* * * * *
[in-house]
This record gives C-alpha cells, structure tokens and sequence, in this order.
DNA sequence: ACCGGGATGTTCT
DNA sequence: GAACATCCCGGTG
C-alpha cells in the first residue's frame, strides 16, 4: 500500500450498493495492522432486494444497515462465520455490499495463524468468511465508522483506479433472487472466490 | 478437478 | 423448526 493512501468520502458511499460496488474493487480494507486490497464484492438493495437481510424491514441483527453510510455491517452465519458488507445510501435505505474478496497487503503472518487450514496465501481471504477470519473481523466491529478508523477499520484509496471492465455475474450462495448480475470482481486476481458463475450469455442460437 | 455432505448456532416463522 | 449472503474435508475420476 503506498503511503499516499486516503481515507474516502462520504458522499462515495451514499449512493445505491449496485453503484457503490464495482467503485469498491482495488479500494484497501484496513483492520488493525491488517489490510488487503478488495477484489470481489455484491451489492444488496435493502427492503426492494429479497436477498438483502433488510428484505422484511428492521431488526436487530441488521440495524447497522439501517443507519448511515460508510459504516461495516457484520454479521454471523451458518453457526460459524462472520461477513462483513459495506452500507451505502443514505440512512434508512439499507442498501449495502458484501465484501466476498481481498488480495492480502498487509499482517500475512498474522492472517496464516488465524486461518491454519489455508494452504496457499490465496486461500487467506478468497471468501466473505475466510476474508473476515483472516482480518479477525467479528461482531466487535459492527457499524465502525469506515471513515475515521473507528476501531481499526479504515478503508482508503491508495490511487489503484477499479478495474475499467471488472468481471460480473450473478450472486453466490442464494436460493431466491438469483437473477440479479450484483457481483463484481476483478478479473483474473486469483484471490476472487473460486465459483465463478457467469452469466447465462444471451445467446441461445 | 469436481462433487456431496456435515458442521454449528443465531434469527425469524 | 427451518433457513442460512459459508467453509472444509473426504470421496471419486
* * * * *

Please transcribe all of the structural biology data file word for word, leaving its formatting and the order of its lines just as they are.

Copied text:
[in-house]
This record gives C-alpha cells, structure tokens and sequence, in this order.
DNA sequence: ACCGGGATGTTCT
DNA sequence: GAACATCCCGGTG
C-alpha cells in the first residue's frame, strides 16, 4: 500500500450498493495492522432486494444497515462465520455490499495463524468468511465508522483506479433472487472466490 | 478437478 | 423448526 493512501468520502458511499460496488474493487480494507486490497464484492438493495437481510424491514441483527453510510455491517452465519458488507445510501435505505474478496497487503503472518487450514496465501481471504477470519473481523466491529478508523477499520484509496471492465455475474450462495448480475470482481486476481458463475450469455442460437 | 455432505448456532416463522 | 449472503474435508475420476 503506498503511503499516499486516503481515507474516502462520504458522499462515495451514499449512493445505491449496485453503484457503490464495482467503485469498491482495488479500494484497501484496513483492520488493525491488517489490510488487503478488495477484489470481489455484491451489492444488496435493502427492503426492494429479497436477498438483502433488510428484505422484511428492521431488526436487530441488521440495524447497522439501517443507519448511515460508510459504516461495516457484520454479521454471523451458518453457526460459524462472520461477513462483513459495506452500507451505502443514505440512512434508512439499507442498501449495502458484501465484501466476498481481498488480495492480502498487509499482517500475512498474522492472517496464516488465524486461518491454519489455508494452504496457499490465496486461500487467506478468497471468501466473505475466510476474508473476515483472516482480518479477525467479528461482531466487535459492527457499524465502525469506515471513515475515521473507528476501531481499526479504515478503508482508503491508495490511487489503484477499479478495474475499467471488472468481471460480473450473478450472486453466490442464494436460493431466491438469483437473477440479479450484483457481483463484481476483478478479473483474473486469483484471490476472487473460486465459483465463478457467469452469466447465462444471451445467446441461445 | 469436481462433487456431496456435515458442521454449528443465531434469527425469524 | 427451518433457513442460512459459508467453509472444509473426504470421496471419486